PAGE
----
NEW YORK (CNNMoney) -- Labor unions around the nation can thank Wisconsin Gov. Scott Walker for re-energizing the workers movement.
The Republican governor was savoring his success Thursday in limiting collective bargaining for public employees in Wisconsin after a contentious and drawn-out battle.
The measure will give state and local governments the flexibility they need to raise workers' health care and pension premiums to help balance their budgets, Walker says.
But unions were also celebrating the outpouring of strength and support for their cause. Tens of thousands of union workers have descended upon state capitols around the nation to protest looming threats to their members, including in Ohio, where lawmakers are also on track to eliminate collective bargaining for state workers.
"We should have invited him here today to receive the Mobilizer of the Year award!," AFL-CIO President Richard Trumka said in a speech Thursday.
Of course, Walker's bill will not sit well with many public employees in Wisconsin. They will have to pay thousands of dollars more for their health care and pension benefits. They also will no longer have a say in workplace conditions.
But the hard-charging governor also has managed to make collective bargaining synonymous with fairness and worker rights in the public's mind, said Harley Shaiken, a labor professor at the University of California, Berkeley. Many Americans see him as running roughshod over the democratic process.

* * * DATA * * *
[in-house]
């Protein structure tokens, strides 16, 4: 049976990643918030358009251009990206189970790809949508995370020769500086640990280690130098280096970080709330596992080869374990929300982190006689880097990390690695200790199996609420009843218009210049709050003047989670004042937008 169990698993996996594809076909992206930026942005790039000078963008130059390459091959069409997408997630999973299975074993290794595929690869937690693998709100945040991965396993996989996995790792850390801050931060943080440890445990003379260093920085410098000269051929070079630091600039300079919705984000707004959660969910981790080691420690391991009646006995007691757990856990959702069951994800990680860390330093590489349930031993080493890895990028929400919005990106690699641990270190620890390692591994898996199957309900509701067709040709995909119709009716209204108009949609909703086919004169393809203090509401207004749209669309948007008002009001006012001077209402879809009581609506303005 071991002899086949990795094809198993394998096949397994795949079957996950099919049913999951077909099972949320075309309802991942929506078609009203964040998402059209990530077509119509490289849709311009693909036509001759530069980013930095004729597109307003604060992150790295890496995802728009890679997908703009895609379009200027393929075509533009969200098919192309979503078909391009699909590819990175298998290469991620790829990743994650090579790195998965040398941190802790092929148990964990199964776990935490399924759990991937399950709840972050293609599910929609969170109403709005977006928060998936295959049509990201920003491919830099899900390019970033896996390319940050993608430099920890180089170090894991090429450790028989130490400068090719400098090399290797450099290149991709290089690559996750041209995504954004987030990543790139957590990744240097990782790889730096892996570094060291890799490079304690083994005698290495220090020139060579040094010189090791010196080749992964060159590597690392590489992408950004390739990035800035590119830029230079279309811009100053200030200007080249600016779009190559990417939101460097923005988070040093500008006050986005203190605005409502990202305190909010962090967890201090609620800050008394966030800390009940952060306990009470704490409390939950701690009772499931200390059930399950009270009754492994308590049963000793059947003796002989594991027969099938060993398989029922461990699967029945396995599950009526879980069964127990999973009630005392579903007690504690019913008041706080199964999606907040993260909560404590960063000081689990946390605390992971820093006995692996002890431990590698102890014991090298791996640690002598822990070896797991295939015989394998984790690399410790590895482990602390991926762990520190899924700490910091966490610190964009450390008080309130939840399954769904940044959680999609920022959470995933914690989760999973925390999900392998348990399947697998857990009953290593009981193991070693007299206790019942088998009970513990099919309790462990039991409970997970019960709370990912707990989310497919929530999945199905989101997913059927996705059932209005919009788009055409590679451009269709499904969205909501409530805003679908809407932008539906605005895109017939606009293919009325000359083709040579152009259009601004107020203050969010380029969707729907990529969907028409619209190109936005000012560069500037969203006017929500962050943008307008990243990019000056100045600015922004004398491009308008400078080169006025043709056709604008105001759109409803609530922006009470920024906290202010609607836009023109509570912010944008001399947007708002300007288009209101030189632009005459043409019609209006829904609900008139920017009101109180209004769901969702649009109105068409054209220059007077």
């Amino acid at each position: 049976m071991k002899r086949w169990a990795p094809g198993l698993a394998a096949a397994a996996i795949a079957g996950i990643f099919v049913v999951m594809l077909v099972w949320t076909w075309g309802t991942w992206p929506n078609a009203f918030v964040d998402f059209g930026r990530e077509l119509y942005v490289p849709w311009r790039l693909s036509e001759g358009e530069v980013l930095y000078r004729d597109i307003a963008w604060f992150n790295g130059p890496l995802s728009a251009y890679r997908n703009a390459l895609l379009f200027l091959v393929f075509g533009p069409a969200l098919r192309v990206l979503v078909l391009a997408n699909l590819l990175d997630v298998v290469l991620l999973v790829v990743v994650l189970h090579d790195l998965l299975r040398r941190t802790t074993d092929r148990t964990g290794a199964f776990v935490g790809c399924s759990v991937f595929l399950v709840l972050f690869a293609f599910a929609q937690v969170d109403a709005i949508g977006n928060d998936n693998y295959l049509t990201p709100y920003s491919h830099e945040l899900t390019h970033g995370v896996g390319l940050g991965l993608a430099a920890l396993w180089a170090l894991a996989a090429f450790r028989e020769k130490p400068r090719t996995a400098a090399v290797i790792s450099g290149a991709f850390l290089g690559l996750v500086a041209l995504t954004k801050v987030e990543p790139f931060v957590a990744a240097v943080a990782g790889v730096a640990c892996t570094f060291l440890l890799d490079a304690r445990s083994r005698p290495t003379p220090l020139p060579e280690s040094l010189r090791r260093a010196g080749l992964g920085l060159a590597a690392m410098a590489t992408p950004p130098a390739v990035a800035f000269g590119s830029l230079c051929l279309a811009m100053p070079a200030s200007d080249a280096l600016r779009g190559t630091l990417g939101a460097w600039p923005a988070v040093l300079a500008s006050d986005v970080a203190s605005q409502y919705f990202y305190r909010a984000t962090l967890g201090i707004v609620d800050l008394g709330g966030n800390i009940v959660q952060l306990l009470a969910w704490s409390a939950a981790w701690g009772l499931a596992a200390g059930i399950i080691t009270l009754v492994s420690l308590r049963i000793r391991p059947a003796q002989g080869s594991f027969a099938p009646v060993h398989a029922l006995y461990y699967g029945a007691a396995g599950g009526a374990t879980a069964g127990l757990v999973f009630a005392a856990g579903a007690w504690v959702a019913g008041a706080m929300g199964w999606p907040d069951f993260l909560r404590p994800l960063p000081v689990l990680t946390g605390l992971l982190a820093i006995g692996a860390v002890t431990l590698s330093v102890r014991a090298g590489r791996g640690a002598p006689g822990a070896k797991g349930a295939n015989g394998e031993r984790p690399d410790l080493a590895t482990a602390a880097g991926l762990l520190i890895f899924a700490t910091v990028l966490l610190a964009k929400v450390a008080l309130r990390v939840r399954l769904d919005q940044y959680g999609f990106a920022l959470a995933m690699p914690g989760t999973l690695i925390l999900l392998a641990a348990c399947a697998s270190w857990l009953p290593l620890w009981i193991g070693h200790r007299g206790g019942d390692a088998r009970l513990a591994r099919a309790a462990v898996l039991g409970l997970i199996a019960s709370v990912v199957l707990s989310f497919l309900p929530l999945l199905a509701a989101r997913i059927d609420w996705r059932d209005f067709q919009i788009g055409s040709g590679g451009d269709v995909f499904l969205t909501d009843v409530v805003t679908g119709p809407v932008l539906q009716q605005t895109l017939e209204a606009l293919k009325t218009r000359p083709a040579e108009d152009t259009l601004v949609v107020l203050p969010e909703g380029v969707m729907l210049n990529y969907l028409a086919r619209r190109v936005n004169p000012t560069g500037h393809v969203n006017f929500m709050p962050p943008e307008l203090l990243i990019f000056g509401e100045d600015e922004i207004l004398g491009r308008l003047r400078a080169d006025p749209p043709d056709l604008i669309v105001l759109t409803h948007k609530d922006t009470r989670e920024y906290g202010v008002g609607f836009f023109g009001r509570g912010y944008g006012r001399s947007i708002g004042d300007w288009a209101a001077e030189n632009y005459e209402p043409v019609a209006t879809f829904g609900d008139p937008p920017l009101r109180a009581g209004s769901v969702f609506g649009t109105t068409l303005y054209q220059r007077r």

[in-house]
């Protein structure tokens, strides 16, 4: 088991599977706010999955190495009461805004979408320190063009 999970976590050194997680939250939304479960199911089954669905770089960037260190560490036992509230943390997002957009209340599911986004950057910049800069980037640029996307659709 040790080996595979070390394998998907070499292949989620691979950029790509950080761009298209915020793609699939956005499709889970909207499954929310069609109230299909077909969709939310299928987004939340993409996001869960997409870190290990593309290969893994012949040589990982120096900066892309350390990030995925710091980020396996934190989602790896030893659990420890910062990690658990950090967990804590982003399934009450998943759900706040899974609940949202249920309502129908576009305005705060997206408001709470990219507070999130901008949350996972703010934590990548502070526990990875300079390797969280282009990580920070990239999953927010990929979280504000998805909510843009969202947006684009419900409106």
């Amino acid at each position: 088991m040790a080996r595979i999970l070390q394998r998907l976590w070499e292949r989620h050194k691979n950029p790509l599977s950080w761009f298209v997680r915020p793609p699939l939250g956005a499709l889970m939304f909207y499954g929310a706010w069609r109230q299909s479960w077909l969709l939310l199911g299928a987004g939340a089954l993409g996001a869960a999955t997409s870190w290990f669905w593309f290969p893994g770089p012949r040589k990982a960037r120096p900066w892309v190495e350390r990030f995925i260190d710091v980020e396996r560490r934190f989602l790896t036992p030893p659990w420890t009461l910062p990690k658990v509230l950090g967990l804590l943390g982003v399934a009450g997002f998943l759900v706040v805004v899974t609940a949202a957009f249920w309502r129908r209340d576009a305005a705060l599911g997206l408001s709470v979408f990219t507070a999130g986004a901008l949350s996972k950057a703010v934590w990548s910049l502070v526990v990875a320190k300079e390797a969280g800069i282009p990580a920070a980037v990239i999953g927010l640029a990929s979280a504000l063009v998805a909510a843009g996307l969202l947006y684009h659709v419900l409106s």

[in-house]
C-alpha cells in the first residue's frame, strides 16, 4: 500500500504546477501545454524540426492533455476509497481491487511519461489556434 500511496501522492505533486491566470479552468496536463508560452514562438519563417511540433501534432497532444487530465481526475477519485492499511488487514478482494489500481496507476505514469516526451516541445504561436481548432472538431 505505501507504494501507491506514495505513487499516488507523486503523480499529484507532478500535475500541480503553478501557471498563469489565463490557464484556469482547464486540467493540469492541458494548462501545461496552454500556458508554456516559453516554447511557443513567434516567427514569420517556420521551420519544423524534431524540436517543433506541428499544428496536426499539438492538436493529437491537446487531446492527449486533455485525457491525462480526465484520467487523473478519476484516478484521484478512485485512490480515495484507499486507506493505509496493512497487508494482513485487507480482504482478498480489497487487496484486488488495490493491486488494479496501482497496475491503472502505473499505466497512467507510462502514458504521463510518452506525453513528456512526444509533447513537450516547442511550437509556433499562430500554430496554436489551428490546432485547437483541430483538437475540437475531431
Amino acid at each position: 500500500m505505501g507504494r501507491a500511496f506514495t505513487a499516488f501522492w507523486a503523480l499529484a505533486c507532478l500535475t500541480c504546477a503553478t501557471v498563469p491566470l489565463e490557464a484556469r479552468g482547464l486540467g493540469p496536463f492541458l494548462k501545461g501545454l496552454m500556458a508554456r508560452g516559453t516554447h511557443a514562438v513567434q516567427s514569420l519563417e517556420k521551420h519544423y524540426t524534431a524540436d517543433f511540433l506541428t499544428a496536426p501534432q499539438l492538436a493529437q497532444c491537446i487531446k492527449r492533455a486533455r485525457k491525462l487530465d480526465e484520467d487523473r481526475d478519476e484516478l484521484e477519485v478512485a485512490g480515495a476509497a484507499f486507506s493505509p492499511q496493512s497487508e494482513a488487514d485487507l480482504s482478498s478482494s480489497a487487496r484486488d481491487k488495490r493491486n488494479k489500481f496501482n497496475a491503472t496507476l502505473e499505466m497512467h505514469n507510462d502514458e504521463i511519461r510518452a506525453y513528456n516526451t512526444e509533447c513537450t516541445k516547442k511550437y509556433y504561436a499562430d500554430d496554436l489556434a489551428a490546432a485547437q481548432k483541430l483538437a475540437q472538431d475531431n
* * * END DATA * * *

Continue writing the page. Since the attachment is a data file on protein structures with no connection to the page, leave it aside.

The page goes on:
"He has sparked the most energized labor movement in decades," Shaiken said. "He's recruited many people who are angry at what they view as a power grab."
While several other states are looking to curtail collective bargaining, the surprisingly strong blowback in Wisconsin and Ohio may lead some politicians to soften their stance, said Rebecca Givan, assistant professor at Cornell's School of Industrial and Labor Relations. They may wait to see what happens with the push to recall Republican state senators and at the ballot box in 2012.
"Republican governors in other states will have to balance their agendas in cutting public sector collective bargaining with public opinion since they want to get re-elected," Givan said.
While Walker may have shifted public sentiment to the unions' favor, he may also push people away from working in the public sector. Fewer people will likely opt for government work if the benefits and pay become less attractive, said Craig Olson, a labor professor at the University of Illinois.
For instance, Wisconsin's teachers will have to shell out about $5,000, or 10% of their wages, on average, to pay for increased medical and pension benefits, he said. And their raises will be limited to cost-of-living increases.